To those of us who see in Genesis a glorious poetic attempt to explore the origins of mankind through the medium of myth, the question may seem of little relevance. To those, however, who believe that the Bible was dictated by God to one writer as a template for life and a manual to be implemented unchanged until the end of time, it is a very pertinent question. The fact that the word dominion was chosen by the sixteenth century English translators rather than the original Hebrew wordsmiths just makes the debate even more complicated.

There is, of course, another angle that has nothing whatever to do with the Christianity or otherwise of a country's population. I am sure that many British readers of this post, most of whom will be animal lovers to a man and woman, will see the incident as a horrifying if mundane example of the casual cruelty of a country which isn't Britain. Other people - foreigners - just don't love animals as we do, goes the self-satisfied script. From camels in Arabia to donkeys in Spain, only the British really demonstrate love and care for the creatures with whom we share this wonderful world.

Well, actually, no.

A popular television programmes in our animal-loving country follows the activities of a team of inspectors who follow up cases of animal cruelty and neglect. Week after week they come across beaten dogs, tortured cats and poisoned birds.

Every few months our news broadcasts tell of farms where starving horses are left to die. Reporters describe kennels which churn out psychologically damaged puppies torn too early from their mothers. The impatient brutality which runs over a dog because it doesn't get out of the way quickly enough is really no worse than the gradual neglect and abandonment of pets which have merely become inconvenient. Turning a puppy out of doors in January because it has nipped the children or left a mess on the floor is just as callous as running over it, it is just that the victim dies round the corner out of sight.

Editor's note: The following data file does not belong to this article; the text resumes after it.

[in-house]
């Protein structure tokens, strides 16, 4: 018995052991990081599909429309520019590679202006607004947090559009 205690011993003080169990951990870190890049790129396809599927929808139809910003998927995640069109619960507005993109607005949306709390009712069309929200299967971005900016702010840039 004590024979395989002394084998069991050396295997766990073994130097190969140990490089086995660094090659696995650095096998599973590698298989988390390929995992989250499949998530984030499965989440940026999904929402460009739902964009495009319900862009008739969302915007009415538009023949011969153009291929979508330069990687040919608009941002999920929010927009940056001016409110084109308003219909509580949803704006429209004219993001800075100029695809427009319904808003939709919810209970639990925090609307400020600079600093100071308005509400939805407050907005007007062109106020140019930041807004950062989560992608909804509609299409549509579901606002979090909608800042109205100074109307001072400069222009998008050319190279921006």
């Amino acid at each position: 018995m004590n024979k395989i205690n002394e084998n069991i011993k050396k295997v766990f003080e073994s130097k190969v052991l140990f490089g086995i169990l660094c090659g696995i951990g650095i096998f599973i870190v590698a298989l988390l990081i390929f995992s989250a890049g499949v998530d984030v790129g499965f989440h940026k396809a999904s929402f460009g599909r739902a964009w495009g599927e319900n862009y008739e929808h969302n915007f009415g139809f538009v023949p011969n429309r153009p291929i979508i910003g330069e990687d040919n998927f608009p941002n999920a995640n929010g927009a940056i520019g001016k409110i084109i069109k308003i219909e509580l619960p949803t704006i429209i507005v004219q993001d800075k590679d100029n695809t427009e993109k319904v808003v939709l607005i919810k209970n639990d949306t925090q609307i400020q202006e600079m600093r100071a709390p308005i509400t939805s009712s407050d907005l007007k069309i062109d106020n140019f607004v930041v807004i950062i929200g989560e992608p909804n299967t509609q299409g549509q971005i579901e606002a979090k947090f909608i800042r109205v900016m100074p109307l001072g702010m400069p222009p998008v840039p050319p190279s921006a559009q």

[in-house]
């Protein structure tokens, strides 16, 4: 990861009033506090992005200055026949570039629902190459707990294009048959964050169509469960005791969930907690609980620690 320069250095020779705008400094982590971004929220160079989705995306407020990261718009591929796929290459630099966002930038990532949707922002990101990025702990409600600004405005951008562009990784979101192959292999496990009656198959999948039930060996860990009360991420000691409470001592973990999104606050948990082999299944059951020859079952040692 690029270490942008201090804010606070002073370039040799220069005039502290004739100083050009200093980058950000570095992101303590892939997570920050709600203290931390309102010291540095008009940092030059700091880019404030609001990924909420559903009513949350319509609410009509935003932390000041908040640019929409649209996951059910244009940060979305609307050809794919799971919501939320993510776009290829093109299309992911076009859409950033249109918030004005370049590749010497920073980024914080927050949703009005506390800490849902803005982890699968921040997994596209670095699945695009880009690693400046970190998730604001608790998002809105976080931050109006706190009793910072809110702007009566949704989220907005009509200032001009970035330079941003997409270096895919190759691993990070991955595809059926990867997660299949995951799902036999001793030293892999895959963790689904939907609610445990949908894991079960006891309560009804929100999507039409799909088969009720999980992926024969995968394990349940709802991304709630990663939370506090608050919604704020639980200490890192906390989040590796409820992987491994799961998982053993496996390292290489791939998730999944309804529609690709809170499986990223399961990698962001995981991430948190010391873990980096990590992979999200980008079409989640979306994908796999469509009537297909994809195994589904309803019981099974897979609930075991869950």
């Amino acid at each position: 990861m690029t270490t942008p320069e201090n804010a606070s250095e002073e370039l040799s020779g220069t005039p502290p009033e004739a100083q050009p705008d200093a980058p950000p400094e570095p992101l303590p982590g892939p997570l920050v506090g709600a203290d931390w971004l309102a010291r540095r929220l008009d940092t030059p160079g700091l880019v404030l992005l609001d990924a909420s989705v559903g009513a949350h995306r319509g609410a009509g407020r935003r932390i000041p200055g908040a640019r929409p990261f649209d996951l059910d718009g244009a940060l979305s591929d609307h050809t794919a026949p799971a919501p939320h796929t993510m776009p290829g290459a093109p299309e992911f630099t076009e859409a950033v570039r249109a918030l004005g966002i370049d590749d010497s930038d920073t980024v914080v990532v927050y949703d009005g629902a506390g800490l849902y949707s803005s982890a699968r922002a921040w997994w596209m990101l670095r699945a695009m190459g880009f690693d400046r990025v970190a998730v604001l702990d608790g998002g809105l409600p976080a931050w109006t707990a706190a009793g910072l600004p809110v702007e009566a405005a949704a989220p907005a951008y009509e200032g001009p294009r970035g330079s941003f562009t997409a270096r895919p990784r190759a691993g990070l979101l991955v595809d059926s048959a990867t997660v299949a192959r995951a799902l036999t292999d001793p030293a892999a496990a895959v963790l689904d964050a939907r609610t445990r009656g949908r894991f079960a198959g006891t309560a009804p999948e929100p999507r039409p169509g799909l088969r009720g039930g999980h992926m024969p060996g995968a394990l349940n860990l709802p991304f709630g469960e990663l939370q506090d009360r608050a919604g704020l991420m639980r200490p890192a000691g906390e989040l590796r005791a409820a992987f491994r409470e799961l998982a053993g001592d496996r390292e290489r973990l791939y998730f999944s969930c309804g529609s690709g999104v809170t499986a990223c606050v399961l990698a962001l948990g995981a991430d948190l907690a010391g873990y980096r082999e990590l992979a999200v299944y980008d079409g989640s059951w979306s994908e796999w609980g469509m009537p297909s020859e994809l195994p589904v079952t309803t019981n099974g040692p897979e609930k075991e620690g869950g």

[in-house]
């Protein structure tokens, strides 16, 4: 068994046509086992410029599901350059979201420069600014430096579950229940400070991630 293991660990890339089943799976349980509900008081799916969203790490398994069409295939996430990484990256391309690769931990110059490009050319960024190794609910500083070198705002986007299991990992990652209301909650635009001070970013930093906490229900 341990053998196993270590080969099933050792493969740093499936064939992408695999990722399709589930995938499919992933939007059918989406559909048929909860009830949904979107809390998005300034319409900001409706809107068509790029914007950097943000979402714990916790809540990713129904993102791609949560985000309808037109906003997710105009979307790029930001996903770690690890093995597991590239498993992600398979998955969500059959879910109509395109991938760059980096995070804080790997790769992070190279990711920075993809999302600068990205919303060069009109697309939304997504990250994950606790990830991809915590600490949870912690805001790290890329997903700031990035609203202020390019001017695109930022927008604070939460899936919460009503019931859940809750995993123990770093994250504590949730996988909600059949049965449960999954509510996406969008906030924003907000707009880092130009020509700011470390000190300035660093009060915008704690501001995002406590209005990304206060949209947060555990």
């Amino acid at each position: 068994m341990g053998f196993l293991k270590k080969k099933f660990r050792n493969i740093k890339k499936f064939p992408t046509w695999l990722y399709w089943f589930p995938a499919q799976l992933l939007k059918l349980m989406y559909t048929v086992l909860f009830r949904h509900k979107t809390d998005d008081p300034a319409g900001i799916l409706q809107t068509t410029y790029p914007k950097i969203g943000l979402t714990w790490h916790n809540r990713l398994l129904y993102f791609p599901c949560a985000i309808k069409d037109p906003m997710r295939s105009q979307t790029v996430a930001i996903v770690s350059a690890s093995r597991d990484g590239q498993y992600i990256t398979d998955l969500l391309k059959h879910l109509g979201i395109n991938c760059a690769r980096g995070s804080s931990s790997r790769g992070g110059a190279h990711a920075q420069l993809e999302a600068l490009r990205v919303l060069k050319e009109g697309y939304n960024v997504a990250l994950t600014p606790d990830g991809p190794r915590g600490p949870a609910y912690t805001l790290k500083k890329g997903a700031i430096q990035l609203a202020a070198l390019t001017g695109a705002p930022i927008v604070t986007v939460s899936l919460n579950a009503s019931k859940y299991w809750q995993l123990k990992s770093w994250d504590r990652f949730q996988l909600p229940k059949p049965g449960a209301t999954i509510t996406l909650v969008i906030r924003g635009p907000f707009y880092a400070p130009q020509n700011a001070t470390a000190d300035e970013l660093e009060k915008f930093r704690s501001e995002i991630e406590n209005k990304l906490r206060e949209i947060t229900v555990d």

The more I visit other countries, the less easy I find it to cast judgement even in situations such as the one with which I started this post and which left me shaking with horror and disgust. I learnt my lesson when we left Uganda eighteen months ago. We had spent the previous few months seething with rage as we observed the blatant corruption of that country's political regime and public services wreck the lives of its citizens, particularly the weak and vulnerable, and above all the children. As our placement drew to a close, the fetid tide had crept gradually closer and closer, eventually even soiling our own toes. We came back to Britain sorry to leave such a beautiful country but relieved that we were back, as we thought, in a land where gross injustices of the kind we had witnessed did not take place.

As you might expect we were wrong, and not just wrong but naive. We came back to a city council whose entire Buildings Department had been accused of taking bribes and to a country where corrupt dealers fixed the currency rates, where reckless bankers juggled with the savings of trusting customers and where tax-dodging millionaires blamed the poor for the nation's financial difficulties.

Cruelty, callousness and greed are not qualities which can be ascribed to any country or culture in particular. Sadly, they are human qualities and have been among our characteristics, no doubt, since the beginnings of time - or the creation of the world, depending on one's perspective or beliefs. Fortunately, human society is made up of more than the exemplification of our worst characteristics. Of our positive features I am sure I will have more to say in subsequent posts.

But for now, I just regret to say the dog it was that died.

The title of this post and its final line are taken from An Elegy on the Death of a Mad Dog by Oliver Goldsmith.